sitemessage message classes expose message composition logic (plain text, html, etc.).

You can either use builtin classes or define your own.

Helper functions

  • sitemessage.toolbox.register_message_types(*message_types)

    Registers message types (classes).

  • get_registered_message_types()

    Returns registered message types dict indexed by their aliases.

  • get_registered_message_type(message_type)

    Returns registered message type (class) by alias,

Builtin message types

Builtin message types are available from sitemessage.messages:

  • sitemessage.messages.plain.PlainTextMessage

User defined message types

To define a message type one needs to inherit from sitemessage.messages.base.MessageBase (or a builtin message class), and to register it with sitemessage.toolbox.register_message_types (put these instructions into in one of your apps):

from sitemessage.messages.base import MessageBase
from sitemessage.toolbox import register_message_types
from django.utils import timezone

class MyMessage(MessageBase):

    # Message types could be addressed by aliases.
    alias = 'mymessage'

    # Message type title to show up in UI
    title = 'Super message'

    # Define a template path to build messages from.
    # You can omit this setting and place your template under
    # `templates/sitemessage/messages/` naming it as `mymessage__<messenger>.html`
    # where <messenger> is a messenger alias, e.g. `smtp`.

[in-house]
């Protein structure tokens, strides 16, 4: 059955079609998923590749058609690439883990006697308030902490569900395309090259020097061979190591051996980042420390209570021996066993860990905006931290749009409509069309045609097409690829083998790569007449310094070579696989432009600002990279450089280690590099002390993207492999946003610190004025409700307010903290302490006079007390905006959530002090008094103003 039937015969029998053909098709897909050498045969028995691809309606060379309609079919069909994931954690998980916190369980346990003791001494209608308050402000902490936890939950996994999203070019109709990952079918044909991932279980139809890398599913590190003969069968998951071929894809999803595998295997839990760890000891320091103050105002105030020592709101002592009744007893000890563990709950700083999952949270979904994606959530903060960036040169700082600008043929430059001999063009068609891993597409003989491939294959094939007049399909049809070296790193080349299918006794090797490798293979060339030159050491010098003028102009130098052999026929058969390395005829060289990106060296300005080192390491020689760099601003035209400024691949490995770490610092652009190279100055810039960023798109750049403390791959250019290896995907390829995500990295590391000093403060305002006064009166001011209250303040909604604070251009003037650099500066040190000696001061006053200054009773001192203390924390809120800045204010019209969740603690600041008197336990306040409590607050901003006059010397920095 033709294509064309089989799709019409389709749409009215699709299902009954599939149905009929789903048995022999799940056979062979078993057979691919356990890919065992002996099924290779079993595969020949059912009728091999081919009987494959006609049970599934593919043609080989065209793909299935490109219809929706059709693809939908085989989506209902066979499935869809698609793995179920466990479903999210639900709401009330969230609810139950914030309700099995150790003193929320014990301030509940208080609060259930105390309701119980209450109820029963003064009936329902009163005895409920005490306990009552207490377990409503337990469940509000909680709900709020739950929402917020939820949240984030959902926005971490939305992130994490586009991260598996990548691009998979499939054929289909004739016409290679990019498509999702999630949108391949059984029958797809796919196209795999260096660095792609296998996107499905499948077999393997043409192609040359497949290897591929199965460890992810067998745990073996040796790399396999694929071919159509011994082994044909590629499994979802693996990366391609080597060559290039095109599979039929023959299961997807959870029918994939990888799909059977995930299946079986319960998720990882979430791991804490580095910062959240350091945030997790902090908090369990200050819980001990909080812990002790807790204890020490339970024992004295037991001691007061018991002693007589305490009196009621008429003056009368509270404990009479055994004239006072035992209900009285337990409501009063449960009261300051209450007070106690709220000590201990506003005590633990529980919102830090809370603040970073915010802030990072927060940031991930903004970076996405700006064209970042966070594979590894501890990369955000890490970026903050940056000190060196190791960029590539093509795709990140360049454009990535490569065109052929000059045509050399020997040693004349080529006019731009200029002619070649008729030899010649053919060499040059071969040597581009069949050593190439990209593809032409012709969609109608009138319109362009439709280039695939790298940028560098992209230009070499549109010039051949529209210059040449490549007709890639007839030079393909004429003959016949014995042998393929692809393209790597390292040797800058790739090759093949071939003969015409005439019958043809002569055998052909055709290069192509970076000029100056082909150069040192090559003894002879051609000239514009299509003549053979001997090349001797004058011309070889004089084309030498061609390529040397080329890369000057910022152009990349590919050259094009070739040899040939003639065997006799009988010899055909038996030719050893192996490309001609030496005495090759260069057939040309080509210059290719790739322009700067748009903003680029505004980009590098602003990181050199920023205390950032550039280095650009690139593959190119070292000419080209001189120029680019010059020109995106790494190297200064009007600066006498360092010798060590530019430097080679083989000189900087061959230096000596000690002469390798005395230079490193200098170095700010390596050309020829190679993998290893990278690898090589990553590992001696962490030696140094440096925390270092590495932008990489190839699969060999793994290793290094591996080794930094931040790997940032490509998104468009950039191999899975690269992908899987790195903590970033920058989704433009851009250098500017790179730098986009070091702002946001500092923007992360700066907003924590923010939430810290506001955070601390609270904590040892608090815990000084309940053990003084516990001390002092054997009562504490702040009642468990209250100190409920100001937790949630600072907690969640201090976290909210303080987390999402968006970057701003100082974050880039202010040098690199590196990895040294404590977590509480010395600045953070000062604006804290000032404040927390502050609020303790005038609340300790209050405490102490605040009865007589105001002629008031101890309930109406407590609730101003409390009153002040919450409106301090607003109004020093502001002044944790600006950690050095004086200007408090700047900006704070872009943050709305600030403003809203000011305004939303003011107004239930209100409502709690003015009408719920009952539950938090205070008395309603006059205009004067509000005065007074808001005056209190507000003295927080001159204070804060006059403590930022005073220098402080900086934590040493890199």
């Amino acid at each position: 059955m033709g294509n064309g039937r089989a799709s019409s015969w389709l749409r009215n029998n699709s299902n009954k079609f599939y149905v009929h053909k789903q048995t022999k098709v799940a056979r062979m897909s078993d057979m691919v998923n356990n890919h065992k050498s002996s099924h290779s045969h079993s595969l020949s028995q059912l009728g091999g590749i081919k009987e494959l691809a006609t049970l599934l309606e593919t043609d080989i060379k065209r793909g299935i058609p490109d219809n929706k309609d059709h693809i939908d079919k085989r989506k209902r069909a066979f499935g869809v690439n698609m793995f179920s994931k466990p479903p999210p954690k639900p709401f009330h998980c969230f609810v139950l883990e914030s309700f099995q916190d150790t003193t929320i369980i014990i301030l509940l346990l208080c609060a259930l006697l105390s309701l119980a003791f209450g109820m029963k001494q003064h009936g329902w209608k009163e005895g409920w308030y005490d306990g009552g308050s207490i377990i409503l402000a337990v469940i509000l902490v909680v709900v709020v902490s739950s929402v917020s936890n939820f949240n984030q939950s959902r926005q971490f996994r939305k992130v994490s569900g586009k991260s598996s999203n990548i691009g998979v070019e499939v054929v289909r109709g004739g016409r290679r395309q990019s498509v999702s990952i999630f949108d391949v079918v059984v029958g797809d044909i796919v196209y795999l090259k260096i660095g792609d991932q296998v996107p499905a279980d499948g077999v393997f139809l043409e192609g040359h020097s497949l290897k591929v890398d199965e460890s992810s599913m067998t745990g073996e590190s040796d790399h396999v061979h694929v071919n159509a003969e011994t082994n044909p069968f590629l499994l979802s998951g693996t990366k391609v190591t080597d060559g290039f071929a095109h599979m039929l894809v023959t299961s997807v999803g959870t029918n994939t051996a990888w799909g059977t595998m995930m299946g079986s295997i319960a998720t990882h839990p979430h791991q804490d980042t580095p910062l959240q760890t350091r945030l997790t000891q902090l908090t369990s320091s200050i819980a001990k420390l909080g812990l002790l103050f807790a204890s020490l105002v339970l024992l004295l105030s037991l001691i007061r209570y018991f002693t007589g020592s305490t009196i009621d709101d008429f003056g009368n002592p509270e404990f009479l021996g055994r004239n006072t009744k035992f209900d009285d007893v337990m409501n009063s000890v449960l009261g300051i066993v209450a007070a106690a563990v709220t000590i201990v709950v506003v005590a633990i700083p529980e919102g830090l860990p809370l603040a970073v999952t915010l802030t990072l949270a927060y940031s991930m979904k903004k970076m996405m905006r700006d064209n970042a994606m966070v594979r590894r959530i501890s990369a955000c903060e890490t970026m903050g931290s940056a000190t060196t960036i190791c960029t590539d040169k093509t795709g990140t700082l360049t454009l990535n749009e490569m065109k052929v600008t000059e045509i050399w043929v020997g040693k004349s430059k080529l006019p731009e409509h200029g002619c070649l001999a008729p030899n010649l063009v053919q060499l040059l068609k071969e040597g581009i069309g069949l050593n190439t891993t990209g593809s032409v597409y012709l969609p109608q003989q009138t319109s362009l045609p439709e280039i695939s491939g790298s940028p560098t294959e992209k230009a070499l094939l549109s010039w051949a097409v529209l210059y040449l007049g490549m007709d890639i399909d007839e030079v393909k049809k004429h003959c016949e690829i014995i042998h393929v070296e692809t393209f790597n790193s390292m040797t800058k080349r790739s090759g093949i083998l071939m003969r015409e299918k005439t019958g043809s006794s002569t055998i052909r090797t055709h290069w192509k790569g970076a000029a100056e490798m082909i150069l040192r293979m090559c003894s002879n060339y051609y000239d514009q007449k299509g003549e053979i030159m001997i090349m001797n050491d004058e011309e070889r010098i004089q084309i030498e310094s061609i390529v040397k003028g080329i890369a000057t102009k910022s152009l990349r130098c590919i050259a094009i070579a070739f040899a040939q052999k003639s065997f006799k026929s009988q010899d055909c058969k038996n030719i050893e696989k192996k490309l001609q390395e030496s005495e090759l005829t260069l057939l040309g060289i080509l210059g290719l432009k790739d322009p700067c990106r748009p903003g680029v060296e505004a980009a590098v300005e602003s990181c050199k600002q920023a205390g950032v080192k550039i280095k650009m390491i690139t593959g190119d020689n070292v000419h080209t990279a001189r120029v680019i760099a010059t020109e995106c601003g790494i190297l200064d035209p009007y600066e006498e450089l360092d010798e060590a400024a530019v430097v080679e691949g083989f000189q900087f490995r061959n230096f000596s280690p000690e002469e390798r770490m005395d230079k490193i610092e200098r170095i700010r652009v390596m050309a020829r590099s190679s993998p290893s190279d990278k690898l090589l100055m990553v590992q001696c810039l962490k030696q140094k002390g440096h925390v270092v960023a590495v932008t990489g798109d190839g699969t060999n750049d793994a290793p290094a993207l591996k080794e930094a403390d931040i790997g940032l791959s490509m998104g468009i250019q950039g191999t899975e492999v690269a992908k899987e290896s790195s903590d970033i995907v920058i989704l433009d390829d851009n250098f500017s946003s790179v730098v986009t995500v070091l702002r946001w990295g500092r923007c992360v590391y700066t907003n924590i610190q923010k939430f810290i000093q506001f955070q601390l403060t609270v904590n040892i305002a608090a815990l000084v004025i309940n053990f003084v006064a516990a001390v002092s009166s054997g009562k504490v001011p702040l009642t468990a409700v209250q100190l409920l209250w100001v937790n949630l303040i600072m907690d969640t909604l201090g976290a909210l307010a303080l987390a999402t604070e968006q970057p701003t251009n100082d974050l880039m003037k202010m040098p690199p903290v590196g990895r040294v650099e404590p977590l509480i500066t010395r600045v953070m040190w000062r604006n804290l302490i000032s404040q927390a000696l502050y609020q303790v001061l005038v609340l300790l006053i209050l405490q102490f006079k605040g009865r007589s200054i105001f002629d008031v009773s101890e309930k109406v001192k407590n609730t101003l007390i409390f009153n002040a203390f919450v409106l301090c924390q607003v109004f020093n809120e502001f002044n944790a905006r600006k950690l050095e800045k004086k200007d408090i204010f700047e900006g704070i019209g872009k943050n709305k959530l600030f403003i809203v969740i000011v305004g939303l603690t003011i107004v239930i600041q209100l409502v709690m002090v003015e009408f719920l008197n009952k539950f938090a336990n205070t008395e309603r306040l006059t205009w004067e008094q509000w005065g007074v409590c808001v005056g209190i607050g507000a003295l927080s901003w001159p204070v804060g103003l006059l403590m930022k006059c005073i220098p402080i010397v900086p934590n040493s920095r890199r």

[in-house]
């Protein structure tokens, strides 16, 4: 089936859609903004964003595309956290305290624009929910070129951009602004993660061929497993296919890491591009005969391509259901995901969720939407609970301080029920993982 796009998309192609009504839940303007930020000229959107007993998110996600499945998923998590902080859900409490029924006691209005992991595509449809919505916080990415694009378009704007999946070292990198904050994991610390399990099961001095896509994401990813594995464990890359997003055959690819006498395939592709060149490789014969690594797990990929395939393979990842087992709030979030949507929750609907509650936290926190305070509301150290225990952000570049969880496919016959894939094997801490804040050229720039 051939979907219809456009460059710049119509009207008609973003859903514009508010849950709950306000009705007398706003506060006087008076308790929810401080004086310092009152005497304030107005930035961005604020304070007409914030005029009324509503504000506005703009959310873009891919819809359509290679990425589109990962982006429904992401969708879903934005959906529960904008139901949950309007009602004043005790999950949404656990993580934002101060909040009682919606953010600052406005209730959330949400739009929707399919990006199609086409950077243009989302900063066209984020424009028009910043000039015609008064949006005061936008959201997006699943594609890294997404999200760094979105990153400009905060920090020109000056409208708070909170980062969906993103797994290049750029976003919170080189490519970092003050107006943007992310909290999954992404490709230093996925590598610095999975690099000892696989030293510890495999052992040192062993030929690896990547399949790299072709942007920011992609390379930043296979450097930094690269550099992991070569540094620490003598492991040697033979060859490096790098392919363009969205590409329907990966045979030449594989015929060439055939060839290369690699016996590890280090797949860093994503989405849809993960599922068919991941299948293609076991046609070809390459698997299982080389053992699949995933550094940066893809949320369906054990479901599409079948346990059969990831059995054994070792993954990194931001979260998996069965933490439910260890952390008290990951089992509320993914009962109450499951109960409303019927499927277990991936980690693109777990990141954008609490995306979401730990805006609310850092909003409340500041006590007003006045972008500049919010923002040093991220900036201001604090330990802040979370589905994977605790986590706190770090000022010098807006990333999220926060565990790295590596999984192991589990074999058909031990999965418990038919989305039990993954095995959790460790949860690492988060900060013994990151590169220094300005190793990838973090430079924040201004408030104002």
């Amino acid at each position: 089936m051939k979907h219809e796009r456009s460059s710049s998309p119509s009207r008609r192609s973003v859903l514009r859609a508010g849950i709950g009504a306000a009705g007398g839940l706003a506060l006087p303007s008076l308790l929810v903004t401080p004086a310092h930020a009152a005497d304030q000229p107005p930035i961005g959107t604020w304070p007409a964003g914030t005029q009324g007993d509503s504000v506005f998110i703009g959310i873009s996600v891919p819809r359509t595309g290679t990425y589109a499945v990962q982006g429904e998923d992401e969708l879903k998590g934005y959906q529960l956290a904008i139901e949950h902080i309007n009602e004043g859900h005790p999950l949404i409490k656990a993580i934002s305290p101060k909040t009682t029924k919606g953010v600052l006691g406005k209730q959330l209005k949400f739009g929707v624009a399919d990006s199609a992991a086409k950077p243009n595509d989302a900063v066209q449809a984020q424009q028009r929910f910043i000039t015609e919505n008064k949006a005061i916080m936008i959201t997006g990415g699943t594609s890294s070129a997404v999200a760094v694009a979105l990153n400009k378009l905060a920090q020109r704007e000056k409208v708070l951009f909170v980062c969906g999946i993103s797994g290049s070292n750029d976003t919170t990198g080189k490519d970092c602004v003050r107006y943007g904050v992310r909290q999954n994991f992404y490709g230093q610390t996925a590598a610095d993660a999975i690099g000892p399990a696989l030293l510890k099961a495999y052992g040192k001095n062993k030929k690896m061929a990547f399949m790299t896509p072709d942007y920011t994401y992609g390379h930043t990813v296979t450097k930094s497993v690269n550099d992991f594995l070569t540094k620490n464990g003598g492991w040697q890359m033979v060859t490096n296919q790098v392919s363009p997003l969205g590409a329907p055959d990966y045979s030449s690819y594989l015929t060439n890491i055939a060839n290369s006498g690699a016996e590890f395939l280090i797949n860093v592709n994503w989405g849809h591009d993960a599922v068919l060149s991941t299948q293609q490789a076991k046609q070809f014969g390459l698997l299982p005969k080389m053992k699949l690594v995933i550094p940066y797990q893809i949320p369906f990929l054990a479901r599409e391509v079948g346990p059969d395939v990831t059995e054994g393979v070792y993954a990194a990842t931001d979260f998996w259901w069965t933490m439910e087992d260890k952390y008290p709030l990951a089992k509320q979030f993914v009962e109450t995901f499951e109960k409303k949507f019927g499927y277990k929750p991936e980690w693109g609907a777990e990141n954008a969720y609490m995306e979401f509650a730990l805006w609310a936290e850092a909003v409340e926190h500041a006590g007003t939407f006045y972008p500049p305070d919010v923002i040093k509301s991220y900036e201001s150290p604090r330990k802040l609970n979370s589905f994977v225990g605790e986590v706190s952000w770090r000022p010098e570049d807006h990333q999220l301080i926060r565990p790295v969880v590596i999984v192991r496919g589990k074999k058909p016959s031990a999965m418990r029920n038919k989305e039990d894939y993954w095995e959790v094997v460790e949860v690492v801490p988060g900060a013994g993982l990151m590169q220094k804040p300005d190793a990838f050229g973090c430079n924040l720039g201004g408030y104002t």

template = 'mymessages/mymessage.html'

    # Define a send retry limit for that message type.
    send_retry_limit = 10

    # If we don't want users to subscribe for messages of this type
    # (see get_user_preferences_for_ui()) we just forbid such subscriptions.
    allow_user_subscription = False

    def __init__(self, text, date):
        # Calling base class __init__ and passing message context
        super(MyMessage, self).__init__({'text': text, 'date': date})

    def get_template_context(cls, context):
        """Here we can add some data into template context
        right before rendering.

        context.update({'greeting': 'Hi!'})
        return context

    def create(cls, text):
        """Let it be an alternative constructor - kind of a shortcut."""

        # This recipient list is comprised of users subscribed to this message type.
        recipients = cls.get_subscribers()

        # Or we can build recipient list for a certain messenger manually.
        # recipients = cls.recipients('smtp', 'someone@sowhere.local')

        date_now ='%d.%m.%Y')
        cls(text, date_now).schedule(recipients)



Look through MessageBase and other builtin message classes for more code examples.

Now, as long as our message type uses a template, let’s create it (mymessages/mymessage.html):

<!DOCTYPE html>
<head lang="en">
    <meta charset="UTF-8">
    <title>{{ greeting }}</title>
    <h1>{{ greeting }}</h1>
    {{ text }}
    {{ date }}


The following context variables are available in templates by default:

SITE_URL - base site URL

message_model - message model data

dispatch_model - message dispatch model data

directive_unsubscribe - unsubscribe directive string (e.g. URL, command)

directive_mark_read - mark dispatch as read directive string (e.g. Url, command)

After that you can schedule and send messages of this new type:

from sitemessage.toolbox import schedule_messages, recipients
from myproject.sitemessages import MyMessage

# Scheduling message send via smtp.
schedule_messages(MyMessage('Some text', '17.06.2014'), recipients('smtp', ''))

# Or we can use out shortcut method:
MyMessage.create('Some other text')